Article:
Friday, June 29, 2007

A Liberal Explains Rejection of Same-Sex Marriage

Published: June 23, 2007
Could legalizing same-sex marriage actually strengthen marriage as a social institution? “If I could believe this,” writes David Blankenhorn, “I would support gay marriage without reservation.”
Mr. Blankenhorn is a self-described liberal Democrat and “marriage nut,” a veteran leader in the movement to strengthen marriage, and especially fatherhood, in the United States.
His book, “The Future of Marriage,” published last month by Encounter Books, explains why he doesn’t believe same-sex marriage will serve that cause. But given the charged nature of the subject, his book may also set a record for optimism about the human capacity for rational discussion.
Mr. Blankenhorn, who opposes same-sex marriage, believes that the national debate about the issue can be rescued from the polarized clash of gut reactions, religious injunctions, emotional appeals and accusations of bigotry. He even believes the debate could provide “an invaluable opportunity for Americans to have a serious national discussion about marriage’s meaning and future.”
The problem with that debate until now, as he sees it, is that “almost always, the main focus is ‘gay,’ not ‘marriage.’ ”
Mr. Blankenhorn cites what he calls the “wafer-thin” definitions of marriage that increasingly turn up in court decisions and polemical articles about same-sex ties: “a unique expression of a private bond and profound love”; “a private arrangement between parties committed to love”; “the exclusive commitment of two individuals to each other.”
Some of this commitment talk sounds sweet, and some of it, like “committed, interdependent partnerships between consenting adults,” sounds more like a real estate transaction than a marriage. But for Mr. Blankenhorn, these definitions miss the point. He is amused, for instance, at their neo-Victorian avoidance of any mention of sex. Similarly, these definitions dodge any mention of children and parenthood. They emphasize marriage as private and too diverse (“unique”) to be pinned down.
On the contrary, Mr. Blankenhorn writes, marriage is a “social institution,” a set of shared understandings and public meanings that shape expectations and conduct. Marriage has evolved and, yes, may be “constantly evolving”; here Mr. Blankenhorn moves through biology, prehistory, history and anthropology, from ancient Mesopotamia to the Trobriand Islands. But marriage fundamentally involves sexual intercourse and the affiliation — emotionally, practically and legally — between any child created and both parents.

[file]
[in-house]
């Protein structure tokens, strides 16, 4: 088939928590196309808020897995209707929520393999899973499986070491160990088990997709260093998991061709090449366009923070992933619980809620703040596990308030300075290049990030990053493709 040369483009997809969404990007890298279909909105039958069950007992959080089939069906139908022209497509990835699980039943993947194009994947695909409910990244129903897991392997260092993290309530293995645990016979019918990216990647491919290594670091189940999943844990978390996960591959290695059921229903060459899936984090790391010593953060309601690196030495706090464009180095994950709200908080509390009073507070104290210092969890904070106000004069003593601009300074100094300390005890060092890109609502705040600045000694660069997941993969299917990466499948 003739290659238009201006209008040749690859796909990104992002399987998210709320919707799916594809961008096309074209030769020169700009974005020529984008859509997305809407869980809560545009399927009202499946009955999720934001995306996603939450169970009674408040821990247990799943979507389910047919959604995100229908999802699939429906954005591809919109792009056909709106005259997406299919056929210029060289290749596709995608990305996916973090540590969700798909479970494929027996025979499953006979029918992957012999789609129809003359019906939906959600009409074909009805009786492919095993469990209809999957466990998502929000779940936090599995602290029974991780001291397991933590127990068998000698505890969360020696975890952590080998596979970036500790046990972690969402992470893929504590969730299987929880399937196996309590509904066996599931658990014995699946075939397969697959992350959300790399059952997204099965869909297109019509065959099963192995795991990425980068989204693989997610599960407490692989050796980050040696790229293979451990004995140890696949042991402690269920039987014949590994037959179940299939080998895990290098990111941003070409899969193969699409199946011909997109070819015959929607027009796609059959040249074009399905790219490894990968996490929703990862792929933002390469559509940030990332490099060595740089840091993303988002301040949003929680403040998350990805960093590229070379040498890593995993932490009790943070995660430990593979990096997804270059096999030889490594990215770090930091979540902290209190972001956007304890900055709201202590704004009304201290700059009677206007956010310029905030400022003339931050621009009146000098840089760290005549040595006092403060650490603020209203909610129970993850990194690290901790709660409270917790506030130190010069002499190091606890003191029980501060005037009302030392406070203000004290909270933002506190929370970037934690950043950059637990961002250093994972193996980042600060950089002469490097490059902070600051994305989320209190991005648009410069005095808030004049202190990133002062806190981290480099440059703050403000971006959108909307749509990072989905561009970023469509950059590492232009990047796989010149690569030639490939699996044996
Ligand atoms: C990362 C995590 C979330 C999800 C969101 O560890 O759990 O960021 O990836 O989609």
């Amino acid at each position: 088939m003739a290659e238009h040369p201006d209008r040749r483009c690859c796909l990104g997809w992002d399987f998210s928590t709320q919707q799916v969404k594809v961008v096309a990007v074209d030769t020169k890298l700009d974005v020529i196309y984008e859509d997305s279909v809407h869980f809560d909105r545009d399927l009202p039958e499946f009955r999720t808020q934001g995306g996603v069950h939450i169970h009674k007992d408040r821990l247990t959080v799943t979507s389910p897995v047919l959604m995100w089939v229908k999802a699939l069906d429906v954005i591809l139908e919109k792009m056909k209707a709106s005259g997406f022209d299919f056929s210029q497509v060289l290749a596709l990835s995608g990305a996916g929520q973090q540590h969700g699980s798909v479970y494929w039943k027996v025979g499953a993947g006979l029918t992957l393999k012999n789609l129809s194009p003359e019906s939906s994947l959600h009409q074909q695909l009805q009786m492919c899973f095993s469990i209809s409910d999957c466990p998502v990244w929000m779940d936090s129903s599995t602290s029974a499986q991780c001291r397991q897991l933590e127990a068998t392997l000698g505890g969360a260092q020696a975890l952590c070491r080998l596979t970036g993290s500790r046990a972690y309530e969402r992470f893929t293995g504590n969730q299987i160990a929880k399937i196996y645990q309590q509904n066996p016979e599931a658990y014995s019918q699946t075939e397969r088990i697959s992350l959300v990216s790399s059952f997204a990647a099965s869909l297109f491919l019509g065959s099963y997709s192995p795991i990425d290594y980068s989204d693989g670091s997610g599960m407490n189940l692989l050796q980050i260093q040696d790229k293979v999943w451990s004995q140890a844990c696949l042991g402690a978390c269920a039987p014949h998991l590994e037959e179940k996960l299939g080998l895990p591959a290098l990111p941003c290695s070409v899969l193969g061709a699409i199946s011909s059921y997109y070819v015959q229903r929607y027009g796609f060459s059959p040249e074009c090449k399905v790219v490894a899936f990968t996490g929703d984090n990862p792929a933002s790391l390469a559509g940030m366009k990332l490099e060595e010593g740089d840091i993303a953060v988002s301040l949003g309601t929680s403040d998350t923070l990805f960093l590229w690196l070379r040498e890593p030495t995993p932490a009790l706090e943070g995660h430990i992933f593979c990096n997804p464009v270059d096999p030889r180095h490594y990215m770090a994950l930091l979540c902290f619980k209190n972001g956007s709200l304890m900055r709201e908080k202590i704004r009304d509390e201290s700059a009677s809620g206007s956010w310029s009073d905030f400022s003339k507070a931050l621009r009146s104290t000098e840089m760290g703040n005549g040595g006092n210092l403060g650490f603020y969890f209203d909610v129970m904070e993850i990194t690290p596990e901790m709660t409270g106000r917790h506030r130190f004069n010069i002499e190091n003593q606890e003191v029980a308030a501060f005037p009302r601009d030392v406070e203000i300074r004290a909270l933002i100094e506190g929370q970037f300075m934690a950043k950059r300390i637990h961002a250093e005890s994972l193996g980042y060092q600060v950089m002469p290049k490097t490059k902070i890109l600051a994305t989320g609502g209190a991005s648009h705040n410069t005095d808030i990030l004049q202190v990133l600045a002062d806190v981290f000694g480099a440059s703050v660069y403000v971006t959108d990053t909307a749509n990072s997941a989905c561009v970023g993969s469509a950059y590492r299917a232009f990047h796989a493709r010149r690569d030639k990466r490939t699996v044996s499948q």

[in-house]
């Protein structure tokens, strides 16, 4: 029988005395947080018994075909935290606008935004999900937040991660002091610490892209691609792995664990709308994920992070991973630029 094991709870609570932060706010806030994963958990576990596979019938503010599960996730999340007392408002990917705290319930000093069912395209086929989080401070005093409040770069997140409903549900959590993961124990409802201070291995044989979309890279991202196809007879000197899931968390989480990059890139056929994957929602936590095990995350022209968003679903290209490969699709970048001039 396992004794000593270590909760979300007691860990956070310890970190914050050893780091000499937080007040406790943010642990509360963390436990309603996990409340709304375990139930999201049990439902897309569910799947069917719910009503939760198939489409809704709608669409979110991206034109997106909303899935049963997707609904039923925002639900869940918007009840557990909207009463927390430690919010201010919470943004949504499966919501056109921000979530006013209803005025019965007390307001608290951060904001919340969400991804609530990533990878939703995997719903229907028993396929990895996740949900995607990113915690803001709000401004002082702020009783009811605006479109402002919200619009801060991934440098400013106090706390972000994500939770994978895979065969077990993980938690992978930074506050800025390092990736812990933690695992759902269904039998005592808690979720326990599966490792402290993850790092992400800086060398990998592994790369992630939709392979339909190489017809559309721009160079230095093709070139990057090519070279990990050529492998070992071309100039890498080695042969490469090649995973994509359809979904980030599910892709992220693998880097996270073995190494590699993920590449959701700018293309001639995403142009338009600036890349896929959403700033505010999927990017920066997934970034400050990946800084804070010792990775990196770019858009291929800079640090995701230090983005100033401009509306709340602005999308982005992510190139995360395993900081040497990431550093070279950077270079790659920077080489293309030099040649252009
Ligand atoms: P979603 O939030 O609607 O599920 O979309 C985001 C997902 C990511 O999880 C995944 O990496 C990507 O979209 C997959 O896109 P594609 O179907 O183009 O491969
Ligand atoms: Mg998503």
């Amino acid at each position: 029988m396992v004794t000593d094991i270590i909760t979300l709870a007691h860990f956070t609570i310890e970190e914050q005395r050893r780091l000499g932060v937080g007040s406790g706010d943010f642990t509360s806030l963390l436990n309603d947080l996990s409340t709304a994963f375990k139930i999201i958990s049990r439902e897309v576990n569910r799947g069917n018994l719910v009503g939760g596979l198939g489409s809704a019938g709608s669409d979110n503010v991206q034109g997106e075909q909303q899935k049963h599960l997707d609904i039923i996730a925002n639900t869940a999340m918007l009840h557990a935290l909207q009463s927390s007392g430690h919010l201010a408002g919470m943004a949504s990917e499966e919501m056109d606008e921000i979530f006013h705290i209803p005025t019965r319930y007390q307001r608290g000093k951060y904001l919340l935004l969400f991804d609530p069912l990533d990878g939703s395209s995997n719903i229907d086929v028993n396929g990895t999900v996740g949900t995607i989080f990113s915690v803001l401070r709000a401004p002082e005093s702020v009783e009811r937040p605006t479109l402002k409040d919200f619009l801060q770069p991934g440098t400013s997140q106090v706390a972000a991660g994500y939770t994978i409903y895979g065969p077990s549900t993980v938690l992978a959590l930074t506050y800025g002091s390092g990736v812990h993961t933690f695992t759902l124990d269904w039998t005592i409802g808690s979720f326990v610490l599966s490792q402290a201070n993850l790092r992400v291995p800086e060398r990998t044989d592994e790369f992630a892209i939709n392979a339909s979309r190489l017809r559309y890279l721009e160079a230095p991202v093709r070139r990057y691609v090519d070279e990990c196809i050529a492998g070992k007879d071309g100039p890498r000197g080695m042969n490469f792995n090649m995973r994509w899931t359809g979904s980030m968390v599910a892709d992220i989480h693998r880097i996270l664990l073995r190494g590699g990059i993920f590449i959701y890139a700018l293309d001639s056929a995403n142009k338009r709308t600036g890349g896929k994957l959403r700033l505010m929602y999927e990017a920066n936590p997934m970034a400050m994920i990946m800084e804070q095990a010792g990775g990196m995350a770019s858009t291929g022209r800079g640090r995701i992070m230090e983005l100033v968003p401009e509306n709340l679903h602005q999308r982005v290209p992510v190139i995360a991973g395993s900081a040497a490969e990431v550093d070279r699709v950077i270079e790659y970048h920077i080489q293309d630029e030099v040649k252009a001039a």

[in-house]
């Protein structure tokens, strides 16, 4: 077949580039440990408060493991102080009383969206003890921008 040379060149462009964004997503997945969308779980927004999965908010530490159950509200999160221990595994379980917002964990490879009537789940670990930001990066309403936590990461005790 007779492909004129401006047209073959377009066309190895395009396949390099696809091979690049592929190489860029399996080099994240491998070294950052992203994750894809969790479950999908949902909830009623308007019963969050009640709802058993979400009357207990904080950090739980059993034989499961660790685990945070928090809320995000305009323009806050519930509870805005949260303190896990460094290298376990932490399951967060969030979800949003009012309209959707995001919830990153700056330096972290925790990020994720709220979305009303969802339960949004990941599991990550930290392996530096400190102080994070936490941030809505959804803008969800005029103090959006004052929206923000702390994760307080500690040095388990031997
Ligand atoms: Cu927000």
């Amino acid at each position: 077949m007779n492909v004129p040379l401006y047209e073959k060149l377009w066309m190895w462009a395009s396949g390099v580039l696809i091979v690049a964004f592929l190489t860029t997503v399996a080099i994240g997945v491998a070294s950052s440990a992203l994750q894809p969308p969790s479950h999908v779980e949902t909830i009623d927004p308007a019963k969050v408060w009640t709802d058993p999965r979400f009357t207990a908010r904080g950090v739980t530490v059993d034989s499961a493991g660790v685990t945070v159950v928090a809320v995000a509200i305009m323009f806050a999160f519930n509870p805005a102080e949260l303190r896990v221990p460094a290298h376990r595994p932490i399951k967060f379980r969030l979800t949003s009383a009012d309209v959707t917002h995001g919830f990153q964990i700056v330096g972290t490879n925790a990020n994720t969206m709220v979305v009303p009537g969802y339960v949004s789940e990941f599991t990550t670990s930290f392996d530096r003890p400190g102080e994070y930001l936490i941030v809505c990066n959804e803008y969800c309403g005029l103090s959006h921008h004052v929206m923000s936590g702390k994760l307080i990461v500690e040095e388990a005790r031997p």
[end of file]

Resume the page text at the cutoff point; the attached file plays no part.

“If this book had a subtitle,” Mr. Blankenhorn writes, “it would be ‘An Argument About Institutions.’ ” He captures his ideas of marriage as an institution with a quotation from a wedding sermon that the German theologian Dietrich Bonhoeffer sent to a young couple from his Nazi prison cell. Bonhoeffer, soon to be executed for his role in a plot against Hitler, wrote, “It is not your love that sustains the marriage, but from now on, the marriage that sustains your love.”
Mr. Blankenhorn readily admits that the “deinstitutionalization” of marriage that he fears — the redefinition of what he considers the nation’s “most pro-child institution” as a private adult relationship stripped of public meaning — has been under way for a long time. Deeply rooted in American individualism and the quest for self-fulfillment, that redefinition “has been growing for decades, propagated overwhelmingly by heterosexuals.” Same-sex marriage only further erodes marriage as a pro-child institution, he believes.
Mr. Blankenhorn wishes it weren’t so. Unlike many other opponents of same-sex marriage, he explicitly recognizes the rights and needs of gay men and lesbians to be respected and accepted and to form “loving, stable partnerships.”
The debate is not “a simple issue of good versus bad,” he writes. “The real conflict is between one good and another: the equal dignity of all persons and the worth of homosexual love, versus the flourishing of children. On each side, the threat to something important is real. It wastes everyone’s time to pretend that this question is an easy one, and that only bad people can fail to see the right answer.”

The rest of the article.

No comments:

The good ship ELCA...

The good ship ELCA...
Or the Shellfish blog...